Why have selling administrative costs not traditionally been traced to individual products and customers?
Under the old costs system, Kanthal management felt that selling and administration costs were fixed costs, and as a result they could not be changed, manipulated, or utilized to influence growth or profitability. Traditionally, Kanthal had considered S"E expenditures to be period costs and were expensed in that manner rather than allocating them to the various product lines and customers. Under the old system, management failed to realize that some of their customers placed heavy demands on the organization while others did not. Therefore, no attempts were made to allocate S"A costs to the customers or product lines. As a result, costs were spread evenly and the focus of the sales force was on volume rather than the percent profit margin or the true bottom line contribution of each order to the company.
Evaluate the approach taken at Kanthal to compute the profit of individual orderliness, including assigning S"A costs to each customer order. How were the costs of customer orders and the costs of producing non-stocked items estimated?
The company re-invented a way to approach their cost allocations. Instead of treating S"A expenditures as period costs, the company derived a methodology for allocating these costs where they were applicable. The financial managers solicited information from the various departments in the organization about the nature of the activities in each department. A new cost allocation method was constructed based on the information received.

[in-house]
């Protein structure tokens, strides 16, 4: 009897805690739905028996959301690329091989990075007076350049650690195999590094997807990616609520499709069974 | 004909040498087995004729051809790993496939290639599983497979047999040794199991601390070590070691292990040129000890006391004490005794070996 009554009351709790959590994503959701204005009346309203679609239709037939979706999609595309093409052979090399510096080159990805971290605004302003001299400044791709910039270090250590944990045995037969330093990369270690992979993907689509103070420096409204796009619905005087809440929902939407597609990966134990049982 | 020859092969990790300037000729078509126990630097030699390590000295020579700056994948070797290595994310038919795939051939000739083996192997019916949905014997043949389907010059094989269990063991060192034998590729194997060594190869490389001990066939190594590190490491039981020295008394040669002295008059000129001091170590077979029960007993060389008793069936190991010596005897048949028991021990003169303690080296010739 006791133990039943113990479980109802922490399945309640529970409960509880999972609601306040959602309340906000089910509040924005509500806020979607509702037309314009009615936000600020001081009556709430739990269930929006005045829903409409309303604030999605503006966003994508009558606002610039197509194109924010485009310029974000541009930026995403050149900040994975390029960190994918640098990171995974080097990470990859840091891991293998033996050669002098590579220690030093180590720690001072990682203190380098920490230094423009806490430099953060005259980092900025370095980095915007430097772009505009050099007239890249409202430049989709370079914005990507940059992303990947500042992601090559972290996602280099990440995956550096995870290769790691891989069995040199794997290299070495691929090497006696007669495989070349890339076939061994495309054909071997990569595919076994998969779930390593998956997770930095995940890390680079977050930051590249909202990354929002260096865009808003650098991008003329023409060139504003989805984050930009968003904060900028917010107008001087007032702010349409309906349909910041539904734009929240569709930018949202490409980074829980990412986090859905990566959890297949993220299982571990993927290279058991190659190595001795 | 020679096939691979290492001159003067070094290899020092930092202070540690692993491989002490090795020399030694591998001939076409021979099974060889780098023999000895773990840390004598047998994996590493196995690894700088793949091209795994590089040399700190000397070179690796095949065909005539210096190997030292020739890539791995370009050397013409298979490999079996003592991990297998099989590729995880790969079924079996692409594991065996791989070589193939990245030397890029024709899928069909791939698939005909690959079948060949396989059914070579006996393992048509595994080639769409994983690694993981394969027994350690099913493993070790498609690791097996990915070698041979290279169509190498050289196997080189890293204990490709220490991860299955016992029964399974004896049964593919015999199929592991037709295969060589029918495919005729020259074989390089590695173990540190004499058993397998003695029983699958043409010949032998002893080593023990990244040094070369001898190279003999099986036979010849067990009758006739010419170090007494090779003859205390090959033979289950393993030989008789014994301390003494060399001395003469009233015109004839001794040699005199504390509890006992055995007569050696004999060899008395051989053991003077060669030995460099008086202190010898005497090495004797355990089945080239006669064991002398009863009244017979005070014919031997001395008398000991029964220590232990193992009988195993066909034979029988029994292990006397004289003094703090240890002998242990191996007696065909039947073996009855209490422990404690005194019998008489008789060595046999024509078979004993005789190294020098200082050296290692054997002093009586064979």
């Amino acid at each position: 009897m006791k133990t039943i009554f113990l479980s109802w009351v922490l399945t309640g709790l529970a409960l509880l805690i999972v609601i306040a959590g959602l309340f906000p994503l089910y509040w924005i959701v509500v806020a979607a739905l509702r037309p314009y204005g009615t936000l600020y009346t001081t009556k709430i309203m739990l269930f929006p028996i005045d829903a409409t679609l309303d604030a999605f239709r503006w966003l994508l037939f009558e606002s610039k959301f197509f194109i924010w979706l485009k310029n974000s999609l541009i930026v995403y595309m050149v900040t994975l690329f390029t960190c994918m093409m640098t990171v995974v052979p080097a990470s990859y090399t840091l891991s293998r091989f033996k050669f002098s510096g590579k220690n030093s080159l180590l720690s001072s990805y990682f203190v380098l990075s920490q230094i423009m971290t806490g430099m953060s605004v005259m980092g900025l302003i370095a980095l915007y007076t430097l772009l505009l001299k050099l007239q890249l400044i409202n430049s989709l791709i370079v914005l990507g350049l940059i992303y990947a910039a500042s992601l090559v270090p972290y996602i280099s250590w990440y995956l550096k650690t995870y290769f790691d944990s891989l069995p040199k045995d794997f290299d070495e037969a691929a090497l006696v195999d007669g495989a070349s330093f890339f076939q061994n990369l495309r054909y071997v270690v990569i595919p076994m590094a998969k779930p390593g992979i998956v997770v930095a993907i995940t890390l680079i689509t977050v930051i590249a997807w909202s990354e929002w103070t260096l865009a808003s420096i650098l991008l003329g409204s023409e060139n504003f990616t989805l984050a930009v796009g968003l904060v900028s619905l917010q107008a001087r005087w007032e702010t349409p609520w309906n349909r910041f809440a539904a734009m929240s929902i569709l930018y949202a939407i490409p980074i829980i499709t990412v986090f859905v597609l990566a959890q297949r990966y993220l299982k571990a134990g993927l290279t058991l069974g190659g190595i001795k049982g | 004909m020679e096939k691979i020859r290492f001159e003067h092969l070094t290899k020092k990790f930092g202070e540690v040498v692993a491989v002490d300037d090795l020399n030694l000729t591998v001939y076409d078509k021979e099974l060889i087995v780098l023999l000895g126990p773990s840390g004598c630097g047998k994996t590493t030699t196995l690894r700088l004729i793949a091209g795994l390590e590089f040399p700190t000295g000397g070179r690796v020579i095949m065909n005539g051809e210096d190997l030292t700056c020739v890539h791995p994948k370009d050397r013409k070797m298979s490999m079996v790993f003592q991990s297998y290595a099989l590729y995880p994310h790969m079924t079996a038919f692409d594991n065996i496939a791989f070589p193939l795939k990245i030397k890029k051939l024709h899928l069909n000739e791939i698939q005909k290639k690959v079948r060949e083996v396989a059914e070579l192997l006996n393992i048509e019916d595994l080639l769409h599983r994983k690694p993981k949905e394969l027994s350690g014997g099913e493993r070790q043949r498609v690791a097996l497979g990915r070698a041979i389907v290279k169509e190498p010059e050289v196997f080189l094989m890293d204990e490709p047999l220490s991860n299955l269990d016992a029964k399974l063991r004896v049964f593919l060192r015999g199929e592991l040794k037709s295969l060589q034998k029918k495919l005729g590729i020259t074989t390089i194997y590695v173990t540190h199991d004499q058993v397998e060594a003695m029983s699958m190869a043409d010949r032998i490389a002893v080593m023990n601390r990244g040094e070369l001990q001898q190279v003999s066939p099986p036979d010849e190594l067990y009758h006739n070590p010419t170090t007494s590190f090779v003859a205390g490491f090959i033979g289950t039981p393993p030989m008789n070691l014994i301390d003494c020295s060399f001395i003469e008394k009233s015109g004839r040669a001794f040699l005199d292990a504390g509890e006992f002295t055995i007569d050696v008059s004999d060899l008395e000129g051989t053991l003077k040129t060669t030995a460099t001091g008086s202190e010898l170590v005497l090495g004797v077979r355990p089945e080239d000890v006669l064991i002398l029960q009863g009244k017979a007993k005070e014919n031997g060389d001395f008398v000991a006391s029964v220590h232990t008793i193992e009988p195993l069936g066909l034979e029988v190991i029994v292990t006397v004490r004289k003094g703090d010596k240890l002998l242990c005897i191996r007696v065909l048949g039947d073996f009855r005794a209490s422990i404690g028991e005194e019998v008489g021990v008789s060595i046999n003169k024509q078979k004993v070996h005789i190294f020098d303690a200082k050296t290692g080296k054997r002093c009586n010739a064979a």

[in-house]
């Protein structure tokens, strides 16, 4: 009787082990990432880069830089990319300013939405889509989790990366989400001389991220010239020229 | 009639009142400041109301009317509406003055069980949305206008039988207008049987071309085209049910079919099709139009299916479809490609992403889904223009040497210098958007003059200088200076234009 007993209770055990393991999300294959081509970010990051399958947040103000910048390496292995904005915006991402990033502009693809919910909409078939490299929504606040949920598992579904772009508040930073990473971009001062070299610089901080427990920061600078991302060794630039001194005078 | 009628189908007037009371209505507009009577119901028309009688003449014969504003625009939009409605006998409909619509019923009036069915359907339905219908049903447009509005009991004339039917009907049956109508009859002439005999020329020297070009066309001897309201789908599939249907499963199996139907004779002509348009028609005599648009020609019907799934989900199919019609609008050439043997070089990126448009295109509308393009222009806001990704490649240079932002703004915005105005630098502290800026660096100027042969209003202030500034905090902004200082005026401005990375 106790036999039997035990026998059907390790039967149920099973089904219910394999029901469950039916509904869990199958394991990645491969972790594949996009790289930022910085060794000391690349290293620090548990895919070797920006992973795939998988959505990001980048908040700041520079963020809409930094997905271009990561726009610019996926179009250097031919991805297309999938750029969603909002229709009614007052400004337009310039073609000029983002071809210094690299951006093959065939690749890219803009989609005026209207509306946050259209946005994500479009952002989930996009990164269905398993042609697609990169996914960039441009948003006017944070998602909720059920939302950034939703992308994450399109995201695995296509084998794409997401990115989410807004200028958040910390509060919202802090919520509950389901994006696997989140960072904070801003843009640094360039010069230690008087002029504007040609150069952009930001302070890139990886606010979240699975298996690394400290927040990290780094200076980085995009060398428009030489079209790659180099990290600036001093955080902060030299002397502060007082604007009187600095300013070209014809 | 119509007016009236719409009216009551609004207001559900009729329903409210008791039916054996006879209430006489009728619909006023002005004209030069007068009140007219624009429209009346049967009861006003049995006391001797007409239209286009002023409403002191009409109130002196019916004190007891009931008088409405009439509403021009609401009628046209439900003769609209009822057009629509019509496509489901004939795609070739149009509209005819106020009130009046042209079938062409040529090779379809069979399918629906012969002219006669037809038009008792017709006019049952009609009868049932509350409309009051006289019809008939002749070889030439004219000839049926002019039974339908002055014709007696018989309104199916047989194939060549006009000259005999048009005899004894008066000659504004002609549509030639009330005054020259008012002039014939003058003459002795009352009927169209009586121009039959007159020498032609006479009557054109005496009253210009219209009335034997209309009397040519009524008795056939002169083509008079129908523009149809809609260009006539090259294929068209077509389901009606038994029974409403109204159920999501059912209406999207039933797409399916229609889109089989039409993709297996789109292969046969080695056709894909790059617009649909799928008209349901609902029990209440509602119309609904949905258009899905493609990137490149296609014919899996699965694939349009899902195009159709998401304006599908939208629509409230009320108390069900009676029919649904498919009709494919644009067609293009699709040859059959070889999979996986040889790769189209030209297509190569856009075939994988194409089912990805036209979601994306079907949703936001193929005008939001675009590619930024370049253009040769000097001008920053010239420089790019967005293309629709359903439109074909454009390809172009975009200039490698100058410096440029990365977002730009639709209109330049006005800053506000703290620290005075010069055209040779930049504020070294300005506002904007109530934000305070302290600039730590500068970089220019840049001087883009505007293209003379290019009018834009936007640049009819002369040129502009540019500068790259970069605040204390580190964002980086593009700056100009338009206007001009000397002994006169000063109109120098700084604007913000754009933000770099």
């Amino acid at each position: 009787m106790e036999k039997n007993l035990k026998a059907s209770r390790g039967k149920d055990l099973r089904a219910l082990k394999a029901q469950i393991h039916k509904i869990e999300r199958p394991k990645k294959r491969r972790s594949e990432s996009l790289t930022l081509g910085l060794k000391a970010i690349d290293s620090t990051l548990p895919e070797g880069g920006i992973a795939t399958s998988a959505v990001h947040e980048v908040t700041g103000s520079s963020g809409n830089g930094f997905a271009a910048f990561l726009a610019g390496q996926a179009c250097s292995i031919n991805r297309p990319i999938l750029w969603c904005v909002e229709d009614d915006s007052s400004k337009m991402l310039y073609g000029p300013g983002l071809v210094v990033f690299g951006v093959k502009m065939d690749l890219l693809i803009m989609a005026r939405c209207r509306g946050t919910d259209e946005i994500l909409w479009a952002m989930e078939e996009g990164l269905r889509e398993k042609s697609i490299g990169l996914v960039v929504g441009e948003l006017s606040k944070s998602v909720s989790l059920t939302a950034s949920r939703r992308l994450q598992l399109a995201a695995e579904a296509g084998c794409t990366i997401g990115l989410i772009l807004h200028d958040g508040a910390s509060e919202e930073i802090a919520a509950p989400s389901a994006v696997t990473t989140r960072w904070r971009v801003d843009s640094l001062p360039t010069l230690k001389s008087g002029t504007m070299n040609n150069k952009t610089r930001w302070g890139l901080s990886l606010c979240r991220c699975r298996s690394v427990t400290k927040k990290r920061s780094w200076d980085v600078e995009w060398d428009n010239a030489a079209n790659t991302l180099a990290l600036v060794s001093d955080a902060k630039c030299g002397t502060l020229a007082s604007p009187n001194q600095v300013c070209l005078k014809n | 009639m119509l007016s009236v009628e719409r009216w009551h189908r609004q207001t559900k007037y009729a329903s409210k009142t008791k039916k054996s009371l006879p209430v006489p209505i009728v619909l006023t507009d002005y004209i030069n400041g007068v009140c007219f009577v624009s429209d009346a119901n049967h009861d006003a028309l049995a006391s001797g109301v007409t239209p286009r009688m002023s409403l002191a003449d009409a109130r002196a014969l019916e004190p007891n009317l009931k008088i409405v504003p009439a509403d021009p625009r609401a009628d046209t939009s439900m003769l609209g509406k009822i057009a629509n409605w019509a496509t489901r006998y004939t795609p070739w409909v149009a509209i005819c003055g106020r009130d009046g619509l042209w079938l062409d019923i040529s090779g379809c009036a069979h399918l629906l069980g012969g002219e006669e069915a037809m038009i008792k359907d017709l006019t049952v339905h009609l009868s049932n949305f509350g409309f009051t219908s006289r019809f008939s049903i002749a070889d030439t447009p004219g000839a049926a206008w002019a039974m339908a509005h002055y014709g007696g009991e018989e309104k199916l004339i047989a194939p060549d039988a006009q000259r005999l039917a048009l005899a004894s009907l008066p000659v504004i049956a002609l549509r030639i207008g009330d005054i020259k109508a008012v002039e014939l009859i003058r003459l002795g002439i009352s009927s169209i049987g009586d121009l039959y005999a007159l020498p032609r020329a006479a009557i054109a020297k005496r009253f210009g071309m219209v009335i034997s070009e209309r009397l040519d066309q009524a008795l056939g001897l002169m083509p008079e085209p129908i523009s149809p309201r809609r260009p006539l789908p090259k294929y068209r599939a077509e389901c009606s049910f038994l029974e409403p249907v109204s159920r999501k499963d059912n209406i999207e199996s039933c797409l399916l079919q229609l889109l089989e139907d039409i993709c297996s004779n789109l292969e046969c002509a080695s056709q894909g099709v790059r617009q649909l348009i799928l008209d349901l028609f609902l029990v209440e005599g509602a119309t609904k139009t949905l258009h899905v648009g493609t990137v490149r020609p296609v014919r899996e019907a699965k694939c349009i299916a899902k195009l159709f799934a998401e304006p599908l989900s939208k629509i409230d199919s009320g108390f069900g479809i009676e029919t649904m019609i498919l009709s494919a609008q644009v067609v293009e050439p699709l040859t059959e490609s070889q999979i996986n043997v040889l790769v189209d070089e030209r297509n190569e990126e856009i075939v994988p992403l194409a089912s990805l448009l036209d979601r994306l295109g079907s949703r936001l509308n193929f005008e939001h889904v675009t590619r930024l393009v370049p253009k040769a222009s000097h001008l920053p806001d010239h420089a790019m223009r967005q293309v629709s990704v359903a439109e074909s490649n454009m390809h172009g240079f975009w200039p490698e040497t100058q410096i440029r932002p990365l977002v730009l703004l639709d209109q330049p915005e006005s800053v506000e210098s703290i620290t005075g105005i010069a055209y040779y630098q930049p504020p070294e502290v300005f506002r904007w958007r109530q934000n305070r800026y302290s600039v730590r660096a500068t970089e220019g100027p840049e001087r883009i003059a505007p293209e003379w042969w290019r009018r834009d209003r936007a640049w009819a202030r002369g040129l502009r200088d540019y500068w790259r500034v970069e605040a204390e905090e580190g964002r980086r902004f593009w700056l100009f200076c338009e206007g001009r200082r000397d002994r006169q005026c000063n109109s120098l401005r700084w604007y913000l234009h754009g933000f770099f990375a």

The new costs system allowed for management to capture the costs either as work that was either order related or volume related. These were the primary cost drivers for the S"A and manufacturing expenditures. After discussing everything with the different department heads, the company would then determine how much of each departments' expenditures related to sales volume and production and how much related to handling individual production and sales orders. Four categories for cost allocation were later established:
1)Manufacturing volume related costs
2)Manufacturing order related costs
3)S"A volume related costs
4)S"A order related costs
Although this system was much more rigorous, it made a good faith effort to assign the various production and S"A expenditures to customers and products lines. The departments captured in this system were comprehensive and were also generally identified as to who would have responsibilities for manufacturing costs.
Computing order and volume costs was a four-step process. First, S"A order costs were computed by dividing the total number of orders into total S"A costs (refer to Exhibit 4 in the case). Second, the manufacturing order costs for non-stocked items was calculated by dividing total manufacturing order costs for non-stocked items by the number of orders for non-stocked products. Non-stocked products have additional costs associated with processing orders that went above and beyond the costs associated with a stocked product. The third step involved determining what the S"A allocation factor would be for calculating the S"A volume related costs. This allocation factor would then be applied to manufacturing COGS. The fourth and final step involved the calculation of the operating profit based on backing out volume related costs from sales revenues followed by deducting S"A and manufacturing order costs from the resulting gross margin to arrive at a operating profit.
Consider a product line with 50% gross margins (after subtracting volume-related expenses from prices). The cost for handling an individual customer order is SEK 750, and the extra cost to handle a production order for a non-stocked item is SEK 2,250.
a). Compare the operating profits and profit margins of two small orders, both for SEK